Better meetings; courtesy of Google
Google Ventures recently released a session online: Meetings that Don’t Suck. Some of the nuggets of wisdom I extracted were: to not have a meeting if we don’t have a decision to be made, have the decision to be made clear and specific, know who to have at the meeting, know who is the decision maker, schedule the meeting for the right amount of time, try leaving the laptop at the desk, and leave a day for everyone where no meetings are scheduled. In practice, this has been challenging to unlearn the ways we have been having meetings up until now, but we’re trying!
This one is a no-brainer and yet I managed for many, many years to not get enough sleep, cover it with coffee, and continue to not get enough sleep. This one is important enough that it deserves a separate mention from the rest of the conditions to succeed.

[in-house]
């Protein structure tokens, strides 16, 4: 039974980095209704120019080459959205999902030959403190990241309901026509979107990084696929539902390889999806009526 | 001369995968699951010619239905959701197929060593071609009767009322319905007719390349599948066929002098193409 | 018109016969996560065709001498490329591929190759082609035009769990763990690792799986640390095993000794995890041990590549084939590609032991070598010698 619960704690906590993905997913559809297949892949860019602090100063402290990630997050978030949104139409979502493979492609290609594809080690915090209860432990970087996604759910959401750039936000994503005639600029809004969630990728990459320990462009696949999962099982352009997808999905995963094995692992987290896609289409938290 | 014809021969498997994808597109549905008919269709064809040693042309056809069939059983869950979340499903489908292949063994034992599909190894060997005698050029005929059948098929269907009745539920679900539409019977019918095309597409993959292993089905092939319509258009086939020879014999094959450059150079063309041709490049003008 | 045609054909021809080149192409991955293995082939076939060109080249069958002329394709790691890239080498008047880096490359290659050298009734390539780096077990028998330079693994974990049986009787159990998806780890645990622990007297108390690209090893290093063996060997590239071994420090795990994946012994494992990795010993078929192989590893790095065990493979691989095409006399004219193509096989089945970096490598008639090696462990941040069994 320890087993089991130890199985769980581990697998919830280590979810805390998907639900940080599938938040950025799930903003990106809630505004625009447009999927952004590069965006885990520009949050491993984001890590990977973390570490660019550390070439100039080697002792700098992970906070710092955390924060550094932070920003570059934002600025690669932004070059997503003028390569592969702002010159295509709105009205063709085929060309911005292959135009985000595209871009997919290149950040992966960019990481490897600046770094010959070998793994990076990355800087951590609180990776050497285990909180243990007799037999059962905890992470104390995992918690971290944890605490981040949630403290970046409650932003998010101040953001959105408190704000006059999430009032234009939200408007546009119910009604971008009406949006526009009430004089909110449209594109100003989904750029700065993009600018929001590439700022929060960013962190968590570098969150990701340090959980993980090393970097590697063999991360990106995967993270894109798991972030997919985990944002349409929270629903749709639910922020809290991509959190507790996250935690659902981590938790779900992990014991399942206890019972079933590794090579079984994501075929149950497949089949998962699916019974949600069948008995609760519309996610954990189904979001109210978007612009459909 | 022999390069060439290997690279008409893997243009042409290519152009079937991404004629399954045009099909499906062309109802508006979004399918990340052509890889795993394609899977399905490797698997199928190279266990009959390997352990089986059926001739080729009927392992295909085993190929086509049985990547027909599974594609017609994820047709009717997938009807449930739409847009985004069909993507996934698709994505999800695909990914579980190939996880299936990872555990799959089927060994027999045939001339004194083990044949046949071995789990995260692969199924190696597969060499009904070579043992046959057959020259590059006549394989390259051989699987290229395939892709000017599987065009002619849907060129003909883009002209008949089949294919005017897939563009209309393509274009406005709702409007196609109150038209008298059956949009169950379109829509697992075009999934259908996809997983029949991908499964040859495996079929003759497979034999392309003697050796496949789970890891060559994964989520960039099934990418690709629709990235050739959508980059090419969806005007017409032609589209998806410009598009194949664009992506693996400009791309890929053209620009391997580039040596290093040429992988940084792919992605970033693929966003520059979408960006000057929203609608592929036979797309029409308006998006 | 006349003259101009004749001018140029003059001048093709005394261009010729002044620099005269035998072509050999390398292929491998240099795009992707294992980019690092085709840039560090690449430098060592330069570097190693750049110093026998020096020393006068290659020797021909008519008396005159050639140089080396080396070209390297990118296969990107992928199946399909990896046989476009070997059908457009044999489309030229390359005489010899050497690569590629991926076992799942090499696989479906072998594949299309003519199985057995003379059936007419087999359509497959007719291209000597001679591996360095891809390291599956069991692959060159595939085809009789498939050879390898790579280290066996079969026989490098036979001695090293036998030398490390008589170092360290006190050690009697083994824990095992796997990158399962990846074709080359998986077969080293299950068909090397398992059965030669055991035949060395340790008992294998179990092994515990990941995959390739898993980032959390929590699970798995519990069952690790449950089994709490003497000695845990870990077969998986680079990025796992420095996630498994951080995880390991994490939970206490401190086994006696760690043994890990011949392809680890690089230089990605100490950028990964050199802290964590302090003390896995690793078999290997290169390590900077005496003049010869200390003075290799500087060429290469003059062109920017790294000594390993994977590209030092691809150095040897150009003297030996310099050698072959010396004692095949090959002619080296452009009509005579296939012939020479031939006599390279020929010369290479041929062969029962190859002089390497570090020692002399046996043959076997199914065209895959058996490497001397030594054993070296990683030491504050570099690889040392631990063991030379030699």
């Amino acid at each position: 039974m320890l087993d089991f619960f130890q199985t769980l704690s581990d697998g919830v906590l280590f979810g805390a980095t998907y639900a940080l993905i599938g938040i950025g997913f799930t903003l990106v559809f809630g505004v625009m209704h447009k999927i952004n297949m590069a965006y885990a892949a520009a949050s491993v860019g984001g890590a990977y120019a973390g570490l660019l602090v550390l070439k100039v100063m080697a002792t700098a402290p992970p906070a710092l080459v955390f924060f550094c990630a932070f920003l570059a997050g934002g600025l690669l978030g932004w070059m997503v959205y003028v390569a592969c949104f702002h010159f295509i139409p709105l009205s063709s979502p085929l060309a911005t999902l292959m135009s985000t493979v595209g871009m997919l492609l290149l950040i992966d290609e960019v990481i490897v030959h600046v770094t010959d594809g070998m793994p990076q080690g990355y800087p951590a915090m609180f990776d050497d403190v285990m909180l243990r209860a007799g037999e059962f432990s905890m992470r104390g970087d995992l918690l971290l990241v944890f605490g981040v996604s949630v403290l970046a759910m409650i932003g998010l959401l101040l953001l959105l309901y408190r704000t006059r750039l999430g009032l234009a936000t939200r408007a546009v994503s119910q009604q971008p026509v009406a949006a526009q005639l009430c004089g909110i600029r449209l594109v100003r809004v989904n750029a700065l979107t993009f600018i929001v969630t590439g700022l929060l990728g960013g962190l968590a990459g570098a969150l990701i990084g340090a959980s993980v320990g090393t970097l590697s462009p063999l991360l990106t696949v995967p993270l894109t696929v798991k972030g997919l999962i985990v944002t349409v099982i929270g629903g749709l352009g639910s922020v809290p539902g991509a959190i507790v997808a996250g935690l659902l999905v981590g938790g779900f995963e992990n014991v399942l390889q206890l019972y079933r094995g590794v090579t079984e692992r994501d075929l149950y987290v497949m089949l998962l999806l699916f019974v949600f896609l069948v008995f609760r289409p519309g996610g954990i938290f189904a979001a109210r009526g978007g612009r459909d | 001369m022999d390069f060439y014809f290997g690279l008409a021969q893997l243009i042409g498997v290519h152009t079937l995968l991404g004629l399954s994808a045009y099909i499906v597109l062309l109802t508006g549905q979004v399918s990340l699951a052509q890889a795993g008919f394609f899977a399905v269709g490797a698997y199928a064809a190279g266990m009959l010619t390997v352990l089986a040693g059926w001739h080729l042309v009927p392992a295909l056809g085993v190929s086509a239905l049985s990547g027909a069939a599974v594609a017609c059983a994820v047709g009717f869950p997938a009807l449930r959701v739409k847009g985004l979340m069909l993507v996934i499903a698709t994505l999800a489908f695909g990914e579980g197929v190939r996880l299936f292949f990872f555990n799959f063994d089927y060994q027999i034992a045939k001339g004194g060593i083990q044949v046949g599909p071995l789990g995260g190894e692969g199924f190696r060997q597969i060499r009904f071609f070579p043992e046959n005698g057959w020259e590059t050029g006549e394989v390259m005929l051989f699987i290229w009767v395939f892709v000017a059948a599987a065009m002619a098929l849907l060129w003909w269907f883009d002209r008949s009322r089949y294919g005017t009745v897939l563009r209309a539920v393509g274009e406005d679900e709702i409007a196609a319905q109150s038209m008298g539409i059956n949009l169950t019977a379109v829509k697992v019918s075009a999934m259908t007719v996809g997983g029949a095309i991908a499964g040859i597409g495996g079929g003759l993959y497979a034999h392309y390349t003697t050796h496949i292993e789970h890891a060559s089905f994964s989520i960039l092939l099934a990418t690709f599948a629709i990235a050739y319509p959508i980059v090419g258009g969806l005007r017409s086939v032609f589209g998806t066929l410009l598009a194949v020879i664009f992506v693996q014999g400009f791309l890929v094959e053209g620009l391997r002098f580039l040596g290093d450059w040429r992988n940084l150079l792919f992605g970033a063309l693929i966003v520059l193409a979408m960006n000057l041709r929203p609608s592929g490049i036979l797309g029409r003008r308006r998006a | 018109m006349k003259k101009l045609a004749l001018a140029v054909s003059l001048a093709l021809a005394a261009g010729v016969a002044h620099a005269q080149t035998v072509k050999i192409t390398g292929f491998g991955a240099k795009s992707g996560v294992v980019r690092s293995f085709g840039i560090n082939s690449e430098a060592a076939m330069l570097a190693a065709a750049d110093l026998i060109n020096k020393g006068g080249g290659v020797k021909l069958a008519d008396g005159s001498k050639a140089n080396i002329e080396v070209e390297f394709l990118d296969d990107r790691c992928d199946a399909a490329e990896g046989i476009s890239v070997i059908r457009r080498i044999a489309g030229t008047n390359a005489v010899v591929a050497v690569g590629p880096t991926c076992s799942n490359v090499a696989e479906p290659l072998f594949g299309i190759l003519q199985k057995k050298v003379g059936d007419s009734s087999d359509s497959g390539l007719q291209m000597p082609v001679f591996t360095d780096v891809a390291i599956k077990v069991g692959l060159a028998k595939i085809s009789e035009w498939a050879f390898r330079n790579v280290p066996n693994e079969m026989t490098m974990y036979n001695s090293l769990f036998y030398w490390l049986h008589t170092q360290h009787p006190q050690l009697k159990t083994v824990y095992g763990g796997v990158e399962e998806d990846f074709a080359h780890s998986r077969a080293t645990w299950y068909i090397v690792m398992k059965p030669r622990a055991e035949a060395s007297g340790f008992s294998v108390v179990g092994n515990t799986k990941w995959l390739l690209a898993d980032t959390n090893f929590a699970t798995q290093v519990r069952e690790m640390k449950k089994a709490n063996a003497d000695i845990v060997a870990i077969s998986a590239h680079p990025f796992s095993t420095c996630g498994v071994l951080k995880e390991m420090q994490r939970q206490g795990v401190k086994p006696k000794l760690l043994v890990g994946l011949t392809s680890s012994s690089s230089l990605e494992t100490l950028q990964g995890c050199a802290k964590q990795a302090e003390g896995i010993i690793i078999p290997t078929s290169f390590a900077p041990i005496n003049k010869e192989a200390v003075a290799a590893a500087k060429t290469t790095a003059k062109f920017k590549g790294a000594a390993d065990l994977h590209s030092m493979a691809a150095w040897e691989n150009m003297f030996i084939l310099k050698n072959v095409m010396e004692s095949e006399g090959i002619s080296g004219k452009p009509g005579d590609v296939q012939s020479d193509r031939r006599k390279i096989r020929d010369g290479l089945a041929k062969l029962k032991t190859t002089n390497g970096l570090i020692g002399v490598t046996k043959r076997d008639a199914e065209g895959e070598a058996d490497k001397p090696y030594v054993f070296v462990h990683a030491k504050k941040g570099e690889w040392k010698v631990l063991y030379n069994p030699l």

Shift to an earlier schedule
When I started my journey towards better health, I was still working at home. As part of eating regular, energy-packed meals it was easy to stop and cook a meal at any point. However, I hadn’t reeled in my sleep schedule and was still working late. Once we moved into to an office and hired our first employee, I realized that getting to and from work would require me getting up earlier. So, I had to shift my hours forward.
Give time to rest my overstimulated brain
Shifting to an earlier sleep schedule was and is sometimes still challenging because it’s easy to stay entertained with Netflix, YouTube, email, and books until late hours into the night. I’ve done the introspective work to look at what shadow belief was driving this behavior and found it to be that “I am not doing enough for myself.” In other words, I owe it to myself to stay up late and watch back-to-back episodes of Mad Men or Breaking Bad until I am completely exhausted. No, what I actually owe to myself is to get a good night’s rest, so I don’t feel like shit the next day. Another poor sleep habit I kicked a while ago: leaving the TV running while falling asleep.
Dim lights as I get ready for sleep